“Oh…uh…that would be nice,” I began, attempting to figure out a way to be culturally sensitive. “I want to start with one specific word, though.”
            “Ok. We can start with ‘Ni hao,’” she said enthusiastically.
            “Yes, “ I laughed. “That’s a good place to start, but I really want to know about this word that sounds like an English word I know.”
            “Ok. What word?”
            “Nigga.” I blurted out.
            “Nigga…Nigga…” She repeated it a couple times to my annoyance. “Nigga…it means ‘that one.’” She said confidently.
            “Huh, really?” I was completely confused. “Well, why do I hear people using it so often. I mean, I hear it ALL the time.”
            “That’s good,” she said smiling. “It can help you know Chinese.”
            “It means ‘that one,’ but we Chinese [people] use it as ‘uh’ or something like that.”
            “Huh? You mean you use it when you can’t think of anything else to say? Like a filler word?”
            “Yes!” She nearly shouted.
            “Wow! I wish it had different sounds,” I said.
            “Why?” She asked with a confused look on her face.
            “It just mean something different in English,” I said somewhat dismissively.
            “What does it mean?”
            “It a bad word that unintelligent people use/ used to use to address African Americans to make them feel less important,” I attempted to explain in simple terms.
            “Oh, I am sorry,” she began. “I will not use this word.”
            “It’s okay,” I said laughing. “This is a word in Chinese, so it’s fine. Just be careful to not use it in English.” I said sternly before making joke to lighten the mood.

Explanation: The standard pronunciation for the word I heard as “nigga” is actually supposed to sound more like nuh-guh (phonetic spelling). However, this pronucnication is more common in the Northeast. Another common pronunciation is nay-guh; however, the pronunciation in the southern city I was in sounded like nigga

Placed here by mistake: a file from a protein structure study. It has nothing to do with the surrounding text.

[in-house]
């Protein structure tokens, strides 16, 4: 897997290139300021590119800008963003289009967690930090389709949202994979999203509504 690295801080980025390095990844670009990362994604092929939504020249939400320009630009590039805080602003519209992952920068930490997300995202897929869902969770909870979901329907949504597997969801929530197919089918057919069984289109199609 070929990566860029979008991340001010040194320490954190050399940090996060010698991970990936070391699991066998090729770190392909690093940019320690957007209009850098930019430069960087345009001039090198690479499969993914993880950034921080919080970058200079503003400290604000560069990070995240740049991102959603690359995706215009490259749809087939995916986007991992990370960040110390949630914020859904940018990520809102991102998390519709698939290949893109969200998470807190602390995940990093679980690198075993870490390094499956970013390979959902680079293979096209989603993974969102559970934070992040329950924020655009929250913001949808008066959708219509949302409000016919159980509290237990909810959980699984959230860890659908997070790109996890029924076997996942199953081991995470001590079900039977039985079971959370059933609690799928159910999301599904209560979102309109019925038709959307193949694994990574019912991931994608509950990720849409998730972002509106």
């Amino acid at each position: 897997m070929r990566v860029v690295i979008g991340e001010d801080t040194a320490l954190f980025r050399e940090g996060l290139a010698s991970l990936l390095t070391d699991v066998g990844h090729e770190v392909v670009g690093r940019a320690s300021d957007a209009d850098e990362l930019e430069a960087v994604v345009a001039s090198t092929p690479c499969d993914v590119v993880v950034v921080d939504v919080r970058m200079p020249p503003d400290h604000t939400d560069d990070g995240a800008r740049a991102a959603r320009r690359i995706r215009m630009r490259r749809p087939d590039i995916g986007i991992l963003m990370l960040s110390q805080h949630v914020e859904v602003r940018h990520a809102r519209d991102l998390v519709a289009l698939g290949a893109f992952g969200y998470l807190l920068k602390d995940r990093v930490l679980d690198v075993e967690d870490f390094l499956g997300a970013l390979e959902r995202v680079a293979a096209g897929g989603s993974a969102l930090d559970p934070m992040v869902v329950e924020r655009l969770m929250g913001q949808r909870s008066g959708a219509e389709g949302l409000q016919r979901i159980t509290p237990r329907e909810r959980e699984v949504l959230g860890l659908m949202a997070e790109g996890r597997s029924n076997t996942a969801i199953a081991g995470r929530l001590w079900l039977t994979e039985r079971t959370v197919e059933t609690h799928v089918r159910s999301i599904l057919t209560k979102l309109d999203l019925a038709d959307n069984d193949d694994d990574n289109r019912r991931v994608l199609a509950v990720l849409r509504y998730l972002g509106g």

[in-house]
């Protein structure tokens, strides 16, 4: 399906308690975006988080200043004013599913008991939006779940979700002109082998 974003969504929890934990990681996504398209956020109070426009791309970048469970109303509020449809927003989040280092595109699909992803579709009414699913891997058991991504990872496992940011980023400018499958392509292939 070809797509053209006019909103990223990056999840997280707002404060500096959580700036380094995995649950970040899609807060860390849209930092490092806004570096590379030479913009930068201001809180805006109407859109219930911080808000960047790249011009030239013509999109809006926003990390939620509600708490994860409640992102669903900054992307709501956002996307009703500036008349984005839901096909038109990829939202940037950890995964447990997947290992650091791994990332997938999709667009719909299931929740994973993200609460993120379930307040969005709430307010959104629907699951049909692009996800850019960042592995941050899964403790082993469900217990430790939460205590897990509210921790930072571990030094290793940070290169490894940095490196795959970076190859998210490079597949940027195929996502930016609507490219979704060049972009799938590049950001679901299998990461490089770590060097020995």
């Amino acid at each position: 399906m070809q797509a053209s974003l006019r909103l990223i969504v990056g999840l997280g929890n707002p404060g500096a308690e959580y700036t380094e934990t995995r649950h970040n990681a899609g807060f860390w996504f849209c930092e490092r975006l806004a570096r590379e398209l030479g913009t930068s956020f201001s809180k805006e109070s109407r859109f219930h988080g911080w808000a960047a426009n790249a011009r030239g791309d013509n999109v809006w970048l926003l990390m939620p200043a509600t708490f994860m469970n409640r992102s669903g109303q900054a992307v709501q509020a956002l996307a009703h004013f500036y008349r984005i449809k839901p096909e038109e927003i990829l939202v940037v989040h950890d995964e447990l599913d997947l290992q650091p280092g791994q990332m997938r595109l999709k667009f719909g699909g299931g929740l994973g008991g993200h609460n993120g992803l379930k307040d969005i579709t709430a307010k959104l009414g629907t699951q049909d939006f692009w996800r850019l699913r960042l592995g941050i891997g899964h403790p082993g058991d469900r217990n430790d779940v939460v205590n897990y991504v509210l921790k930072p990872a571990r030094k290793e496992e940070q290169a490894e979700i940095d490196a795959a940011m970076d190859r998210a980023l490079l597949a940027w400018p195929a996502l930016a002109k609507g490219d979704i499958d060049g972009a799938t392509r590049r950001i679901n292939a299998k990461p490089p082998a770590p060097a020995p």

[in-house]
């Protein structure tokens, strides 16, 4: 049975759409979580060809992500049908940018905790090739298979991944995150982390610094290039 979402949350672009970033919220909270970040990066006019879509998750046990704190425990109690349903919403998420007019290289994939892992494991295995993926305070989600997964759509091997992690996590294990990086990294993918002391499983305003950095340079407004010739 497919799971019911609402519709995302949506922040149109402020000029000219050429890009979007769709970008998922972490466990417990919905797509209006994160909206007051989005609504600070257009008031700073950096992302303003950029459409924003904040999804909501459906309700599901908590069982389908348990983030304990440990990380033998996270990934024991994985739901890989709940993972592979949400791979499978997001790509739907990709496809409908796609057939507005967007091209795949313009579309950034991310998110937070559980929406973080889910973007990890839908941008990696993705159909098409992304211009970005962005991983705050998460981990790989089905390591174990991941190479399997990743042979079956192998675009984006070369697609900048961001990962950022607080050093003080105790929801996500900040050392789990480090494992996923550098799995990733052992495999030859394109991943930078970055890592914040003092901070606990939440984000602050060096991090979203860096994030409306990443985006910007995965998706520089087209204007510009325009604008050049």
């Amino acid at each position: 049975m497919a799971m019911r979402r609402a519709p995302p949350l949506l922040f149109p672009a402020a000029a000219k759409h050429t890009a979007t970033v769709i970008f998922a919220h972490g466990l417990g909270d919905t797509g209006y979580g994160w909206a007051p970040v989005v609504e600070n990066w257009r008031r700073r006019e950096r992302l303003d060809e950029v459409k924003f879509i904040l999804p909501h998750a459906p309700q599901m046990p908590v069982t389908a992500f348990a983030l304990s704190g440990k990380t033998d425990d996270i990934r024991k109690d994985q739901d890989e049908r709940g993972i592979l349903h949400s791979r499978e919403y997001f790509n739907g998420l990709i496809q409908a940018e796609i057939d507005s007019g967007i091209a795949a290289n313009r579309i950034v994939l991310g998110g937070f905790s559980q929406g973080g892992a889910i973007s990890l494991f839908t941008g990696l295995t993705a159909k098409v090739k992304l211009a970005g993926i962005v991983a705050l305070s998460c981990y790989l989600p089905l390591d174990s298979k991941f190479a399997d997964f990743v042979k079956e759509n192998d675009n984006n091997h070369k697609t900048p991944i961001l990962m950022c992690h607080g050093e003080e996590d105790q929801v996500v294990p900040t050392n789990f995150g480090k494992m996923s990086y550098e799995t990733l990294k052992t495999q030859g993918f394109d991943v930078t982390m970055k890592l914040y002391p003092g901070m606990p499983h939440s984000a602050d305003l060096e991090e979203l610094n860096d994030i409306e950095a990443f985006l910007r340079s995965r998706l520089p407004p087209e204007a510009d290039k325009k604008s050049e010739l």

6/1/2014 12:02:17 am

Great blog. I'm in Atlanta and my 12 yr old is fluent in Mandarin and visiting the University of Nanjing for 30 days. She is tall and dark and has braids. Your blog has eased some of my fears but I still worry about her treatment. Would you be willing to call, email or Skype her with some reassuring words? I'm at kenyak@hotmail.com with details. Thanks for your consideration. You seem like a real sista! More about us at hesaidshesaidlegal.com

Tempestt Gavins
8/24/2014 10:31:15 pm

Hey! I'm so sorry that I'm just back to you. I was home for the summer and things get hectic when I'm stateside. If she hasn't already gone and has concerns, I'd be more than willing to email/Skype her. I apologize again. I'll be in contact with you via email. Thanks so much for reading! Be blessed!

11/23/2014 02:44:05 am

Yes, I've also heard the Chinese speakers use that word and thought that it meant, but or some other relative pronoun but knew it didn't mean the N-word as we know it. But it sure sounds like it!

Mrs. Benjamin
1/15/2016 08:25:43 am

I would have paid money to see the look on her face when you clarified your meaning of the word.


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    Tempestt Gavins

    This is my fourth time to visit but my first year living in China.  It has been an amazing experience so far, especially with being one of the few black girls among many Chinese people.  Follow me as I experience China.